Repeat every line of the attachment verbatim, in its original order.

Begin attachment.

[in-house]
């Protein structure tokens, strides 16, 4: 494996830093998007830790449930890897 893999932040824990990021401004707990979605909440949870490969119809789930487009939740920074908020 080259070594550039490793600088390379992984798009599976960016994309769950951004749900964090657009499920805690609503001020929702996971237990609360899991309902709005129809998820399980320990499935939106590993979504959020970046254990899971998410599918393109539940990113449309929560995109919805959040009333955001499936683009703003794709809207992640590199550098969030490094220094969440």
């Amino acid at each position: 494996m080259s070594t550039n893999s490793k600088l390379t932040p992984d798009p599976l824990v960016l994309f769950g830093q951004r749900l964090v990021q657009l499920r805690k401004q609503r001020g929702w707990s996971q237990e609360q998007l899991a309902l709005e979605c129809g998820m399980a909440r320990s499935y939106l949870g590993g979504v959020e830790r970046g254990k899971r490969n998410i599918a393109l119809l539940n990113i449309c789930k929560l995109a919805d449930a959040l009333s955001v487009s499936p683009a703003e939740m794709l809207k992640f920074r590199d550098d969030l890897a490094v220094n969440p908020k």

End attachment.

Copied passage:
[in-house]
């Protein structure tokens, strides 16, 4: 494996830093998007830790449930890897 893999932040824990990021401004707990979605909440949870490969119809789930487009939740920074908020 080259070594550039490793600088390379992984798009599976960016994309769950951004749900964090657009499920805690609503001020929702996971237990609360899991309902709005129809998820399980320990499935939106590993979504959020970046254990899971998410599918393109539940990113449309929560995109919805959040009333955001499936683009703003794709809207992640590199550098969030490094220094969440």
């Amino acid at each position: 494996m080259s070594t550039n893999s490793k600088l390379t932040p992984d798009p599976l824990v960016l994309f769950g830093q951004r749900l964090v990021q657009l499920r805690k401004q609503r001020g929702w707990s996971q237990e609360q998007l899991a309902l709005e979605c129809g998820m399980a909440r320990s499935y939106l949870g590993g979504v959020e830790r970046g254990k899971r490969n998410i599918a393109l119809l539940n990113i449309c789930k929560l995109a919805d449930a959040l009333s955001v487009s499936p683009a703003e939740m794709l809207k992640f920074r590199d550098d969030l890897a490094v220094n969440p908020k």